Banished to a currency note By P N Benjamin We have denied Gandhi in every step we have taken since Independence...
Today is January 30. As a nation we pay our homage to Mahatma Gandhi's memory with great fanfare and publicity: the visit of dignitaries to Raj Ghat, the laying of wreathes, the singing of Ram dhun, garlanding of Mahatma's statues and portraits, the mass spinning, the public speeches of praise for all that he was to us and to the world, and in our individual and collective life. Our duty done on that day, we revert to our ways of individual and collective violence, greed, political chicanery, economic and social oppression.
Albert Einstein had wondered whether future generations would ever believe that such a man as Gandhi walked this earth. His wonder stemmed out of his uncanny discovery that Gandhi's unshakable faith in the efficacy of non-violence in thought, word and deed, his warning against industrialisation for its own sake and his crusades against social oppression, wherever it occurred, were relevant to the entire humanity.
The famous comedian of the last century, Charlie Chaplin, who packed his films with a philosophy of life, of simplicity, sincerity and human brotherhood, is credited for his movie, Modern Times — a satire on the dehumanisation of modern man in the machine age — only after he had met Mahatma Gandhi in London. But these are far away things for today's India.
It's unlikely that our decision makers, society doyens and grassroot activists own up much on Gandhi these days, but perhaps they should. He had said in an essay: "Industrialism is going to be a curse for mankind. The world we must strive to build needs to be based on the concept of genuine social equality — in it, the prince and the peasant, the wealthy and the less well-off, the employer and the employee are on the same level. Economic progress cannot mean that few people charge ahead and more and more people are left behind."
In the light of today's globalisation and its consequences, Gandhi was remarkably prescient even though he was referring to his time of infant industrialisation more than a hundred years ago. Globalisation may have swaddled the industrialised societies in prosperity, but there are more poor people now than ever before. Caught up in the growth of Internet, it would be a mistake to confuse the vibrancy of the present industrialised world with the increasingly troubled state of the real world.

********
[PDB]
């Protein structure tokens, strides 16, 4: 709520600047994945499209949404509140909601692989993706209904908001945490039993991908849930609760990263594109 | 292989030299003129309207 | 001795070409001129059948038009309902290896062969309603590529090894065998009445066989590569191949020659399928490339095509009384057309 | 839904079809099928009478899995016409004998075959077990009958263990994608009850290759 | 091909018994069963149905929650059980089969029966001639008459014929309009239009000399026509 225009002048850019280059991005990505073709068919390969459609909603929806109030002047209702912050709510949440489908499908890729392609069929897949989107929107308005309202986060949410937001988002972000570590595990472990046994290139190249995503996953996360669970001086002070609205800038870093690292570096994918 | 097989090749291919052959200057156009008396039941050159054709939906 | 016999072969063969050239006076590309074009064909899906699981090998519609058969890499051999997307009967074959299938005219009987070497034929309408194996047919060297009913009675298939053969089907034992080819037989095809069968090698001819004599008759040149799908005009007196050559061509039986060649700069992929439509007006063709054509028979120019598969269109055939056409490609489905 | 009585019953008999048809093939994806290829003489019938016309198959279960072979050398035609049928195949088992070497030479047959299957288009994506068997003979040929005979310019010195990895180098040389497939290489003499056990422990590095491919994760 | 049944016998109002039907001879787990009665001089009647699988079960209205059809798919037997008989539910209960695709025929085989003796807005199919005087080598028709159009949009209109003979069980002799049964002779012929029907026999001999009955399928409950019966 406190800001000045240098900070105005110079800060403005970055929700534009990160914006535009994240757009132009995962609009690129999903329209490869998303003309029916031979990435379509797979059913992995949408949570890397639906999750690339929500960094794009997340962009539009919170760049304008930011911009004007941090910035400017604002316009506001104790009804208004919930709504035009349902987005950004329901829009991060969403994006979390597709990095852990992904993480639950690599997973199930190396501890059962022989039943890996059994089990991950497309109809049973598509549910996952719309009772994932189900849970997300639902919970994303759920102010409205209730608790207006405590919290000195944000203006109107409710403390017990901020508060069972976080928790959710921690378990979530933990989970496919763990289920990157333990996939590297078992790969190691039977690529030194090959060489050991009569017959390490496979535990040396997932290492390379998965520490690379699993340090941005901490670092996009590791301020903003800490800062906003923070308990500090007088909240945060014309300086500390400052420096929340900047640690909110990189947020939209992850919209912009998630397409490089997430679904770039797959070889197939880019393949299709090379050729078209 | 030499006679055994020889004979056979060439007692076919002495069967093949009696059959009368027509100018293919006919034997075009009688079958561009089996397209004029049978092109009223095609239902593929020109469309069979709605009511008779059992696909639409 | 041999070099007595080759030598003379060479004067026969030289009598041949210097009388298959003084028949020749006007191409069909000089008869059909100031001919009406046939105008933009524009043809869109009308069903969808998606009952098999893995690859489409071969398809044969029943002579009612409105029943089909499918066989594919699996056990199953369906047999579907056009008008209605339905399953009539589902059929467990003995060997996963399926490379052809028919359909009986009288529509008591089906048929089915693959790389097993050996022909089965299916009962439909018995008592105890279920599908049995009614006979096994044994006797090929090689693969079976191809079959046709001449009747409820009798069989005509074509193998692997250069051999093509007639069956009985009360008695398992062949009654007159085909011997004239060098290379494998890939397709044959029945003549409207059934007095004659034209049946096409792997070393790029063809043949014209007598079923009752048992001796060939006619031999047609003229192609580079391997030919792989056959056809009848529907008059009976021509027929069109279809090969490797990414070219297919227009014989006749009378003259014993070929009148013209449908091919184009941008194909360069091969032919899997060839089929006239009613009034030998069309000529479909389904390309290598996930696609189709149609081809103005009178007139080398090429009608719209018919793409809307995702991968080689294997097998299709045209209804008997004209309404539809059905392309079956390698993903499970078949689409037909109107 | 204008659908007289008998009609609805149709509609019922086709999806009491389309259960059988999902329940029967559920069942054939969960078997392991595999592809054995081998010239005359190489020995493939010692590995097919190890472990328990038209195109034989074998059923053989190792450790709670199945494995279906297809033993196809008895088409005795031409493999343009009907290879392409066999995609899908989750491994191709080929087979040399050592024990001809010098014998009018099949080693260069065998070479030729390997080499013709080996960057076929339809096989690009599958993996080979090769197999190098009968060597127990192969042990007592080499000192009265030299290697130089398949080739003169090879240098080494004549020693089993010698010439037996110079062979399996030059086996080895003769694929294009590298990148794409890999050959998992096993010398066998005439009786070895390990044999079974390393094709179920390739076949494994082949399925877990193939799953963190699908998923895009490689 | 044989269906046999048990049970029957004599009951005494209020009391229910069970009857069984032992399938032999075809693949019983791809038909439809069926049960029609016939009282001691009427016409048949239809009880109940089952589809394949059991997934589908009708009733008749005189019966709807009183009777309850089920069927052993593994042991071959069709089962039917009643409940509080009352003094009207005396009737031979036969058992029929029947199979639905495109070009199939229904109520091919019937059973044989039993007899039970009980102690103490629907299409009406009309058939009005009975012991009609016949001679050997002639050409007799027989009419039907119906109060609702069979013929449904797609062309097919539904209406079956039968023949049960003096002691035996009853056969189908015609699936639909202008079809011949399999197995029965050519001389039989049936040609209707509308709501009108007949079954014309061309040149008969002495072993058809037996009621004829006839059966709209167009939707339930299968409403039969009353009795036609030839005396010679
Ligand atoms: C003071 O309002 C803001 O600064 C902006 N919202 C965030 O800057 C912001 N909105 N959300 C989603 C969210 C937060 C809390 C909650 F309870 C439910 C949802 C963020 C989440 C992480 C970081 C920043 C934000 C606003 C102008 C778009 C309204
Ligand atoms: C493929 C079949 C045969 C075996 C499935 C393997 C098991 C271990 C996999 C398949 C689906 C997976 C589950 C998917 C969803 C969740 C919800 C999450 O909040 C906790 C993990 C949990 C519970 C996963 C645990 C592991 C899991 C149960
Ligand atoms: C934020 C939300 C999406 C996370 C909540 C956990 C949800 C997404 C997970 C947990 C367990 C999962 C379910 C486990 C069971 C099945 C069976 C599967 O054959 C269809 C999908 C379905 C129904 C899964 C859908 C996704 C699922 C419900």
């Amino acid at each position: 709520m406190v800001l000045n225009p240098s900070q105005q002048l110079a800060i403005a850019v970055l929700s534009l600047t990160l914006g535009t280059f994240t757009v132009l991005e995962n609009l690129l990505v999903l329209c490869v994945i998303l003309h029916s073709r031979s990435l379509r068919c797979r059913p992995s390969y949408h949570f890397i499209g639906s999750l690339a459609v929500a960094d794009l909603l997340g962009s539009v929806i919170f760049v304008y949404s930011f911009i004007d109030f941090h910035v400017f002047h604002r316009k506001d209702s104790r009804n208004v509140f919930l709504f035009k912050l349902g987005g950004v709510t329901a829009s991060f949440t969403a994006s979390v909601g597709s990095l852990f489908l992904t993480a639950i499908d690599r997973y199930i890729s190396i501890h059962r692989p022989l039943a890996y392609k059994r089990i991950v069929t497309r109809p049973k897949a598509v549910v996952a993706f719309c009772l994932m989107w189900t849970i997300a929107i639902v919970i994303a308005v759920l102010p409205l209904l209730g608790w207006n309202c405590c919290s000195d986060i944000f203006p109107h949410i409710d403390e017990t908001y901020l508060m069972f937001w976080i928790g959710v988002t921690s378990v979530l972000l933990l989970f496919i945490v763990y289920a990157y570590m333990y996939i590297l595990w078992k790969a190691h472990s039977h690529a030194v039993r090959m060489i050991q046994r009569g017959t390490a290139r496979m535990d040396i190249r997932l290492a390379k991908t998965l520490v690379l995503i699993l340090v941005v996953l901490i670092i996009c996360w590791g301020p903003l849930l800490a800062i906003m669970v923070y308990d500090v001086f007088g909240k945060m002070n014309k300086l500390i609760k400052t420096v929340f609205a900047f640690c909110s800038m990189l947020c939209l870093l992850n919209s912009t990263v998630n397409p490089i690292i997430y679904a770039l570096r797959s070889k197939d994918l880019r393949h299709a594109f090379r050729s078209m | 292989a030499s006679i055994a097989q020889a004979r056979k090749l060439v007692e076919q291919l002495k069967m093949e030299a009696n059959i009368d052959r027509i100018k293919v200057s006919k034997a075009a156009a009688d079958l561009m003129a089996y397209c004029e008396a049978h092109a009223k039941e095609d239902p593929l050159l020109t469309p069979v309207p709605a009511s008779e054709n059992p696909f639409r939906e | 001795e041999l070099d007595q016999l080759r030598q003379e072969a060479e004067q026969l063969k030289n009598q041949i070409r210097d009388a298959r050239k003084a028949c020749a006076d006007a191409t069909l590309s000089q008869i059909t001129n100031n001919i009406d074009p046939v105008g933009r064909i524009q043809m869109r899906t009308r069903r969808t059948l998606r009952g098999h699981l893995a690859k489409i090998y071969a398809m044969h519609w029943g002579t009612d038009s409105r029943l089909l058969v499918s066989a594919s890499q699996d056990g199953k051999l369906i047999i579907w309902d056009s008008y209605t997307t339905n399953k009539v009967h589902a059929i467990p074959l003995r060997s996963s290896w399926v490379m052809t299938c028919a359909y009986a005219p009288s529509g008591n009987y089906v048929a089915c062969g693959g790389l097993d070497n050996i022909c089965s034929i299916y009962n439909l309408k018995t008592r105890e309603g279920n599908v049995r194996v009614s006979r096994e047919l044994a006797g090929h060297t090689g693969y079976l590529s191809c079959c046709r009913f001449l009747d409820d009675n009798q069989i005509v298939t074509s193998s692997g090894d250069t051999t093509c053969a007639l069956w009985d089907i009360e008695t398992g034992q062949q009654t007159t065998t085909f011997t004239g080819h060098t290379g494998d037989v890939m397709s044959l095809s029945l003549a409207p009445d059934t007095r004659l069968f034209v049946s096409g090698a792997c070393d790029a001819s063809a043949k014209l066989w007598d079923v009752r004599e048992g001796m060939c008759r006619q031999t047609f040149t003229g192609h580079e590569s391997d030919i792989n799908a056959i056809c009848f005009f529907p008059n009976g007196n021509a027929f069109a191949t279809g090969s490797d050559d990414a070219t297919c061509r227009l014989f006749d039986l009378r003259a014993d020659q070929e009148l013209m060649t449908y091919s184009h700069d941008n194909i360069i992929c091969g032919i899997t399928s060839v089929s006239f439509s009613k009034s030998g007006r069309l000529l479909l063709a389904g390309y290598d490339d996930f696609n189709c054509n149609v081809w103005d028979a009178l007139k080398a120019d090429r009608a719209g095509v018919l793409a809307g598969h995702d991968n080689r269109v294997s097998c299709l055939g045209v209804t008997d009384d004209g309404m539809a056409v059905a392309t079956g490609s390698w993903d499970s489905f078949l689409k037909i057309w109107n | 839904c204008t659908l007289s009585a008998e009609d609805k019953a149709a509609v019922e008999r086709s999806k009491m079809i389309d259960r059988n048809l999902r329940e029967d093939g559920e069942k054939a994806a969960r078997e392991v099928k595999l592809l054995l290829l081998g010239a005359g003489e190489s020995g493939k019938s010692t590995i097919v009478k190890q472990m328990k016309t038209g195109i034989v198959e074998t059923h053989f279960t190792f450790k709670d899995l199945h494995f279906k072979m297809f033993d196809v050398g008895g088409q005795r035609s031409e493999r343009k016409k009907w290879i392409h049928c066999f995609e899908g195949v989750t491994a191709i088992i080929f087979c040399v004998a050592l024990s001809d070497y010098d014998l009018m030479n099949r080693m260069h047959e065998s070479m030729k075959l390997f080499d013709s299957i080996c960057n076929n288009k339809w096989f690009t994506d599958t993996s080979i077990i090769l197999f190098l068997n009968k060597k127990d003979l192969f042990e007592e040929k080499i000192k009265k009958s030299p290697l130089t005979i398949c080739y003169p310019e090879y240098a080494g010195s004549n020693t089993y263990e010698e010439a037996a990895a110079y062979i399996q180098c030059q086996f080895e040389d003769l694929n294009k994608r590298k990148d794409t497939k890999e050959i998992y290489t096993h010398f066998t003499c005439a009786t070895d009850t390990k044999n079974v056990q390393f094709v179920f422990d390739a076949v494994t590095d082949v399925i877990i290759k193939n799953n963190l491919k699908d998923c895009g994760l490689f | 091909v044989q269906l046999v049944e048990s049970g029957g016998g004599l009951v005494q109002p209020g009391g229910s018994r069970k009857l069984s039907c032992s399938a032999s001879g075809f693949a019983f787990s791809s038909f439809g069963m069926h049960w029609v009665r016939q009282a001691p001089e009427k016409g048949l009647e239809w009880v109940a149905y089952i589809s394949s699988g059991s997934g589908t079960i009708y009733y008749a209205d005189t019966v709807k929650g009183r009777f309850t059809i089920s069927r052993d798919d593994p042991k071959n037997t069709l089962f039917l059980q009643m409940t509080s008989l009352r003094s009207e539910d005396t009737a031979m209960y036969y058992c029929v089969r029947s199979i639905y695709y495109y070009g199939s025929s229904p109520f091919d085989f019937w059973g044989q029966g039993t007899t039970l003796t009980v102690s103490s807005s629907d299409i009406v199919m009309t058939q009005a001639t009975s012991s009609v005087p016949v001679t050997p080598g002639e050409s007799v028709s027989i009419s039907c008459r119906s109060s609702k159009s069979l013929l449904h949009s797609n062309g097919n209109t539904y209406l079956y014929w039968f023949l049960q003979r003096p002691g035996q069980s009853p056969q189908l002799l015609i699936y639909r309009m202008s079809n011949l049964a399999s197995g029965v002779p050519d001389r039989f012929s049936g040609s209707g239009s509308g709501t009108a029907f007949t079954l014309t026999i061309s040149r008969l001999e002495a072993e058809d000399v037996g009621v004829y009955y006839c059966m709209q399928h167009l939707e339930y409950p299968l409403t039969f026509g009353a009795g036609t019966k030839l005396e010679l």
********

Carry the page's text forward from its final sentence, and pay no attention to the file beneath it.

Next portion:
We have denied Gandhi in every step we have taken since Independence. Wherever we turn, whether the scene is political, economic or social, our record is nothing but un-Gandhian. It is all a mad struggle for power. The massive lures us and our villages present a picture of desolation, with millions of people migrating to the cities to eke out their pitiful existence. The rising toll of dowry victims and the regular killings of the socially oppressed, and the rape and parading of dalit women naked through the streets blotch our social scene.
We have morally killed Gandhi by rejecting every one of his cherished principles. Of course, we offer lip service to them — a measure of our departing from his principles. Father, forgive us…!
Having bid goodbye to truth in every walk of life, as individuals and as a nation, we are reaping the bitter fruits of a rat-race. We have relegated Gandhi to national holidays, stamps and currency notes. He may well be "the greatest Asian of 20th century", but his influence on Indian politics is negligible today.
For 43 years, Mahatma Gandhi had worked for a free India. He was a frail, wizened, enigmatic little man, toothless and bald, bowed by the weight of the sorrows of mankind. But he was one of the fabulous figures of human history. (Deccan Herald, Bangalore- 30 Jan. 2009) P N Benjamin __._,_.___